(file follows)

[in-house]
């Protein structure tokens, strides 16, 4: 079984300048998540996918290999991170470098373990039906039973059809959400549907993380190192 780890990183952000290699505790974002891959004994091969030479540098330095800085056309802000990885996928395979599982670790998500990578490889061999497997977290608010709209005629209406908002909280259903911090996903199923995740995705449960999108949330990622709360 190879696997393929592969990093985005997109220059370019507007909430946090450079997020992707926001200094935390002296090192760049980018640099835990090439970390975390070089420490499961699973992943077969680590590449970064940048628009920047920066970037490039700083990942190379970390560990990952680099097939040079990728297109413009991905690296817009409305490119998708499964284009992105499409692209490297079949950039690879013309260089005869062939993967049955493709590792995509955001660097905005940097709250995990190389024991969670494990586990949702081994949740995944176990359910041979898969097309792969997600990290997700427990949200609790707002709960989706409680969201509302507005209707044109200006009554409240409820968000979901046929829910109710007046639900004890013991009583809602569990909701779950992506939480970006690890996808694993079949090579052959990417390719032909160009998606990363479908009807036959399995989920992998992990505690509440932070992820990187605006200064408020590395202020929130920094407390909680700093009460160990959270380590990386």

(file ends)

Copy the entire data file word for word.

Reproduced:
[in-house]
């Protein structure tokens, strides 16, 4: 079984300048998540996918290999991170470098373990039906039973059809959400549907993380190192 780890990183952000290699505790974002891959004994091969030479540098330095800085056309802000990885996928395979599982670790998500990578490889061999497997977290608010709209005629209406908002909280259903911090996903199923995740995705449960999108949330990622709360 190879696997393929592969990093985005997109220059370019507007909430946090450079997020992707926001200094935390002296090192760049980018640099835990090439970390975390070089420490499961699973992943077969680590590449970064940048628009920047920066970037490039700083990942190379970390560990990952680099097939040079990728297109413009991905690296817009409305490119998708499964284009992105499409692209490297079949950039690879013309260089005869062939993967049955493709590792995509955001660097905005940097709250995990190389024991969670494990586990949702081994949740995944176990359910041979898969097309792969997600990290997700427990949200609790707002709960989706409680969201509302507005209707044109200006009554409240409820968000979901046929829910109710007046639900004890013991009583809602569990909701779950992506939480970006690890996808694993079949090579052959990417390719032909160009998606990363479908009807036959399995989920992998992990505690509440932070992820990187605006200064408020590395202020929130920094407390909680700093009460160990959270380590990386």